There are a few other brilliant things though that happened here – UltraBaby joined me for my ultra distance lap and enjoyed every single second of it (those of you that follow my Instagram feed will be able to see the video footage). Interestingly despite the weight we ran most of it including the hills and got lots of ‘cutesy’ glances and comments 🙂 annoyingly though I’d had a 25 minute wait for UltraBaby to be ready for her starting role, so this did have an affect on final times. Though I confess that we did give it a bit of riz to the finish line as nothing says ‘hand me that bell’ like a sprint finish.

As for day two? That was tough and I’d decided I was only going to do one lap but I ended up doing three laps in the much muddier but probably more fun conditions 🙂 Traviss and Rachel continued with their excellent hosting and offered up the best cake in the land – I think I ate about five pieces. I did run half a lap with beloved hound (who at Fowlmead ran a half marathon distance) but this time he was restricted to just a cameo appearance for the final couple of miles and ThunderPad helped pull UltraBoy up that final hill.

So I ran about 69km this weekend, I’m not too sore and I had a lot of fun.

My thanks go to four truly brilliant people (and one hound) – obviously the GingaNjnja, ThunderPad and UltraBaby but also Traviss and Rachel who do so much for the running community in both events and inspiration. However, we shouldn’t forget the legion of supporters either – especially the lovely ‘band or bell’ ladies who made me smile at every visit to the checkpoint.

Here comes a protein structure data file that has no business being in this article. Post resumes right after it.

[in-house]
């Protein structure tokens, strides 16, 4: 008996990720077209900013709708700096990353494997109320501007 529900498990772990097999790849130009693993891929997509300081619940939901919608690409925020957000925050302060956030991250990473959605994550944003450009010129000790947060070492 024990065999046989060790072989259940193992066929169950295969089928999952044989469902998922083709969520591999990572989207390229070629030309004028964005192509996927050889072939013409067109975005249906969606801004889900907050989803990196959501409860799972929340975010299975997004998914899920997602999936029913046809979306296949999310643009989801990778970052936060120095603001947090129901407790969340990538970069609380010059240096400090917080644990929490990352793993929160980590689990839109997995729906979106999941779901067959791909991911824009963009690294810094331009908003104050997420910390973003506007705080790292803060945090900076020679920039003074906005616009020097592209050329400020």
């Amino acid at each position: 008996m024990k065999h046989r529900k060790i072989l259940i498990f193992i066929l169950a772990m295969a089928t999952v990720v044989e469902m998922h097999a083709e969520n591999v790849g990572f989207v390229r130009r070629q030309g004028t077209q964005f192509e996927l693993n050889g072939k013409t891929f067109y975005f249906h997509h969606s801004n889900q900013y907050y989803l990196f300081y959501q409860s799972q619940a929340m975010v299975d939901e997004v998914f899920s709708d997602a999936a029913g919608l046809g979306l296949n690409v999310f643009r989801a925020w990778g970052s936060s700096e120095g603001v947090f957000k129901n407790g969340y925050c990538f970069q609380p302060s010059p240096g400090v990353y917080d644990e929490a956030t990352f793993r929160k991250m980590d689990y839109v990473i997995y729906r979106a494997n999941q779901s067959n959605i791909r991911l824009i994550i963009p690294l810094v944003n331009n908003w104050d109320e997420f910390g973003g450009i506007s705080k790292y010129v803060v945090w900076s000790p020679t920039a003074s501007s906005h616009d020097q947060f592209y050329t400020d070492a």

If you haven’t done Ranscombe yet then you need to, it’s hard, fun and achievable.

Organisation Some events seem to need all the organisation in the universe, partly because they are bloated and partly because they’ve gone a bit mad. The Ranscombe Challenge is an example of how to properly run an event – for runners by runners. You simply couldn’t mark this down 10/10

Course The course had hills, it had flat, it had mud, it had views, it had pretty much everything you would want from a  trail run. As we understand it The Ranscombe Challenge is ‘Rachel’s baby’ and she should be congratulated on producing a truly winning course – I loved it so much I’m thinking of the Ranscombe Summer Challenge for my last warm up race before the CCC 10/10

Goodies Don’t get me started! I have come up with a theory that Traviss makes the goody bags so good just so that he can look even better as a runner on the days when he lines up next to us. In my goody bag included beers, matchmakers chocolate, a full chocolate orange, 100 marathon club smarties, mini chocolate orange segments, a kit kat chunky and so much other stuff that I can barely remember it all. The medals are as you can see amazing and I will wear them with pride – you can really see that a Saxons, Normans and Vikings event is an event laden with treasure 10/10

Atmosphere A few weeks back I moaned about the atmosphere at Brands Hatch which had lots of people, at the Ranscombe Challenge there are a lot less people but you really feel the love of it all, the love of the runners, the organisers and the spectators out on the course. To put all of this into context, my partner, The GingaNinja, enjoys coming to these events because they have such a positive vibe to them 10/10